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Divine Mercy Sunday

"On that day, the very depths of My tender mercy are open." (Diary Entry 699)

Click here for celebrations in the Diocese of Portland.

On May 5, 2000, Pope Saint John Paul II decreed that the Second Sunday of Easter, the Octave of Easter, would be known as Divine Mercy Sunday.  The feast was established by the pope after he canonized Saint Faustina, a humble Polish nun to whom Jesus revealed his message of divine mercy.

Born in 1905, Saint Faustina became a member of the Congregation of the Sisters of Our Lady of Mercy at age 20.  While at the convent, beginning in February 1931, she received several revelations from Jesus, who communicated to her the depth of his mercy and his desire that all be merciful to one another.

The Lord also shared with her his desire that a feast day be dedicated to Divine Mercy and that it be celebrated on the Sunday after Easter.  Saint Faustina's diary, in which she details the revelations, includes 14 occasions on which the Lord asks that a feast day be established. One of those can be found in diary entry 699:

I desire that the Feast of Mercy be a refuge and shelter for all souls, and especially for poor sinners. On that day, the very depths of My tender mercy are open. I pour out a whole ocean of graces upon those souls who approach the Fount of My mercy. The soul that will go to Confession and receive Holy Communion shall obtain complete forgiveness of sins and punishment.  On that day, all the divine floodgates through which grace flow are opened…It is My desire that it be solemnly celebrated on the first Sunday after Easter. Mankind will not have peace until it turns to the Fount of My Mercy.

Divine Mercy Novena

According to Saint Faustina’s diary, Jesus asked that the Feast of Divine Mercy be preceded by a Divine Mercy Novena, which would begin on Good Friday. She writes that the Lord told her, "On each day of the novena, you will bring to My heart a different group of souls and you will immerse them in this ocean of My mercy."

Prayers are to be offered on the first day for all mankind, on the second day for the souls of priests and religious, on the third day for all devoted and faithful souls, on the fourth day for those who do not believe in God and do not yet know Christ, on the fifth day for those who have separated themselves from the church, on the sixth day for meek and humble souls and for souls of little children, on the seventh day for souls who especially venerate and glorify Christ’s mercy, on the eighth day for souls who are detained in purgatory, and then, on the ninth and final day, for souls who are lukewarm.

The Divine Mercy Novena, found here, is prayed using the Divine Mercy Chaplet, also given to Saint Faustina by Jesus.

Divine Mercy Chaplet

Jesus instructed Saint Faustina on how to pray the Chaplet of Divine Mercy and made this promise: “Whoever will recite it will receive great mercy at the hour of death ... Even if there were a sinner most hardened, if he were to recite this chaplet only once, he would receive grace from my infinite mercy. I desire that the whole world know my infinite mercy” (Diary, no. 687).

The chaplet is recited using rosary beads but with different prayers. Where you would normally pray the "Our Father," say instead: "Eternal Father, I offer you the Body and Blood, Soul and Divinity of Your Dearly Beloved Son, Our Lord, Jesus Christ, in atonement for our sins and those of the whole world."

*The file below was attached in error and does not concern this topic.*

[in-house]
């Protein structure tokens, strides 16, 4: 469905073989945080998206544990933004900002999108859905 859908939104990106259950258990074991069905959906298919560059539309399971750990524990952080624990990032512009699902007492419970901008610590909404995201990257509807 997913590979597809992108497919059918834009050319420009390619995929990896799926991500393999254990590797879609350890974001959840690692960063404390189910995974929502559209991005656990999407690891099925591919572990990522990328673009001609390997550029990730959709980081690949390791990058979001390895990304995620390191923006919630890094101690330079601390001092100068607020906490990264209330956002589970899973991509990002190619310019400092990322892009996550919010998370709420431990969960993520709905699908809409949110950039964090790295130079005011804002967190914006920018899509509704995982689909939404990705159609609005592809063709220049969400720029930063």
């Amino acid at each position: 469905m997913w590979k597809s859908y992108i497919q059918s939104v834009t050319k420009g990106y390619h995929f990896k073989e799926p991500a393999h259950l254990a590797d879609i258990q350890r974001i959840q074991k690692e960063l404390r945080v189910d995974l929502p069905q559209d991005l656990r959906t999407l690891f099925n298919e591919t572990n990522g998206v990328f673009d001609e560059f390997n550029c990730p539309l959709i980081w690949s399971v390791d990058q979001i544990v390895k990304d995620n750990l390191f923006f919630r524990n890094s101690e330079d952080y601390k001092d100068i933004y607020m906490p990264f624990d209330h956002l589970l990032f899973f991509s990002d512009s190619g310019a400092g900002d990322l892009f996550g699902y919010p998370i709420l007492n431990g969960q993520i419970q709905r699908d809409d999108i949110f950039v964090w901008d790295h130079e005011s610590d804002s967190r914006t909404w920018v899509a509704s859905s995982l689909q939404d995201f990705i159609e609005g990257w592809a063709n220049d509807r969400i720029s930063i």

On the beads where you would normally say a "Hail Mary," pray "For the sake of His sorrowful Passion, have mercy on us and on the whole world."

Details on how to pray the Divine Mercy Chaplet can be found here.

Divine Mercy Image

In Saint Faustina’s visions, Jesus appears with his right hand raised in a blessing and his left touching his garment above his heart. Red and blue/white rays emanate from his heart, symbolizing the blood and water that was poured out for our salvation and our sanctification.  Jesus asked that the image be painted with the words “Jesus, I trust in You” inscribed beneath it.

Divine Mercy Sunday Celebrations

In recent years, more and more parishes are marking Divine Mercy Sunday with Adoration of the Blessed Sacrament, veneration of the Divine Mercy image, the sacrament of reconciliation, and the praying of the Chaplet of Divine Mercy.  Click here for a list of some of the celebrations in the Diocese of Portland.

Plenary Indulgence

In 2002, Pope Saint John Paul II decreed a plenary indulgence* associated with the devotion of Divine Mercy Sunday, “to ensure that the faithful would observe this day with intense devotion.”

To receive a plenary indulgence, you must go to confession, receive holy Communion and pray for the intentions of the pope.  That should be done in the days leading up to the feast.  Then, on Divine Mercy Sunday, you must “in any church or chapel, in a spirit that is completely detached from the affection for a sin, even a venial sin, take part in the prayers and devotions held in honor of Divine Mercy, or who, in the presence of the Blessed Sacrament exposed or reserved in the tabernacle, recite the Our Father and the Creed, adding a devout prayer to the merciful Lord Jesus” (Apostolic Penitentiary Decree).

A plenary indulgence is the "full remission of the temporal punishment due to sins already forgiven."  Through the sacrament of confession, our sins are forgiven, but some of the worldly effects of those sins may remain.  A plenary (full) indulgence completes the healing process.